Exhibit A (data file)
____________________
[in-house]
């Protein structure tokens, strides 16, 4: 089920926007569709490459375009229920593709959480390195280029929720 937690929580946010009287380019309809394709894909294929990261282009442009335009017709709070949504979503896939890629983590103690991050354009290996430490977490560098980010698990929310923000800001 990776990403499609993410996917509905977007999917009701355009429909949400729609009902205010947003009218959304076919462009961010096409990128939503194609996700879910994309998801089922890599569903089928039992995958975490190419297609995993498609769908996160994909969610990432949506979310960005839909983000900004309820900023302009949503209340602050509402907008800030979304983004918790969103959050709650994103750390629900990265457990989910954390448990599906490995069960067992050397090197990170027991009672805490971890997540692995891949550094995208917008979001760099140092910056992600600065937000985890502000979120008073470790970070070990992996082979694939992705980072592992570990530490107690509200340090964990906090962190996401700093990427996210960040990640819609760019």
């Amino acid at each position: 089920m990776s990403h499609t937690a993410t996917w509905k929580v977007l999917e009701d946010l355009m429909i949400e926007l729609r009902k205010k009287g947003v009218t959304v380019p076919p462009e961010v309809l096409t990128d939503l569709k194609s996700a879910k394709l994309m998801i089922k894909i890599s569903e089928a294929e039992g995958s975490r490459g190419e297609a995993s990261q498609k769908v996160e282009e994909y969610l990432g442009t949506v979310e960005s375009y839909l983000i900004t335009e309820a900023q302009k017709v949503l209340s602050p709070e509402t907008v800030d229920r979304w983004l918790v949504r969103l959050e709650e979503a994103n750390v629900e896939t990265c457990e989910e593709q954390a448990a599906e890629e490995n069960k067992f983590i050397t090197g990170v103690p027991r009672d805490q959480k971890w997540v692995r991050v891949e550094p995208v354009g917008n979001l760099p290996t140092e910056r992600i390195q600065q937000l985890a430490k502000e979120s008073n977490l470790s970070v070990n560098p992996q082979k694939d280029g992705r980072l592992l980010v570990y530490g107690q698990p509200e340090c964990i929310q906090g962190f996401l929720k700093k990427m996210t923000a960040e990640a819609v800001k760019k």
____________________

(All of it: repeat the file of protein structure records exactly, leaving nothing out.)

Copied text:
[in-house]
């Protein structure tokens, strides 16, 4: 089920926007569709490459375009229920593709959480390195280029929720 937690929580946010009287380019309809394709894909294929990261282009442009335009017709709070949504979503896939890629983590103690991050354009290996430490977490560098980010698990929310923000800001 990776990403499609993410996917509905977007999917009701355009429909949400729609009902205010947003009218959304076919462009961010096409990128939503194609996700879910994309998801089922890599569903089928039992995958975490190419297609995993498609769908996160994909969610990432949506979310960005839909983000900004309820900023302009949503209340602050509402907008800030979304983004918790969103959050709650994103750390629900990265457990989910954390448990599906490995069960067992050397090197990170027991009672805490971890997540692995891949550094995208917008979001760099140092910056992600600065937000985890502000979120008073470790970070070990992996082979694939992705980072592992570990530490107690509200340090964990906090962190996401700093990427996210960040990640819609760019």
């Amino acid at each position: 089920m990776s990403h499609t937690a993410t996917w509905k929580v977007l999917e009701d946010l355009m429909i949400e926007l729609r009902k205010k009287g947003v009218t959304v380019p076919p462009e961010v309809l096409t990128d939503l569709k194609s996700a879910k394709l994309m998801i089922k894909i890599s569903e089928a294929e039992g995958s975490r490459g190419e297609a995993s990261q498609k769908v996160e282009e994909y969610l990432g442009t949506v979310e960005s375009y839909l983000i900004t335009e309820a900023q302009k017709v949503l209340s602050p709070e509402t907008v800030d229920r979304w983004l918790v949504r969103l959050e709650e979503a994103n750390v629900e896939t990265c457990e989910e593709q954390a448990a599906e890629e490995n069960k067992f983590i050397t090197g990170v103690p027991r009672d805490q959480k971890w997540v692995r991050v891949e550094p995208v354009g917008n979001l760099p290996t140092e910056r992600i390195q600065q937000l985890a430490k502000e979120s008073n977490l470790s970070v070990n560098p992996q082979k694939d280029g992705r980072l592992l980010v570990y530490g107690q698990p509200e340090c964990i929310q906090g962190f996401l929720k700093k990427m996210t923000a960040e990640a819609v800001k760019k």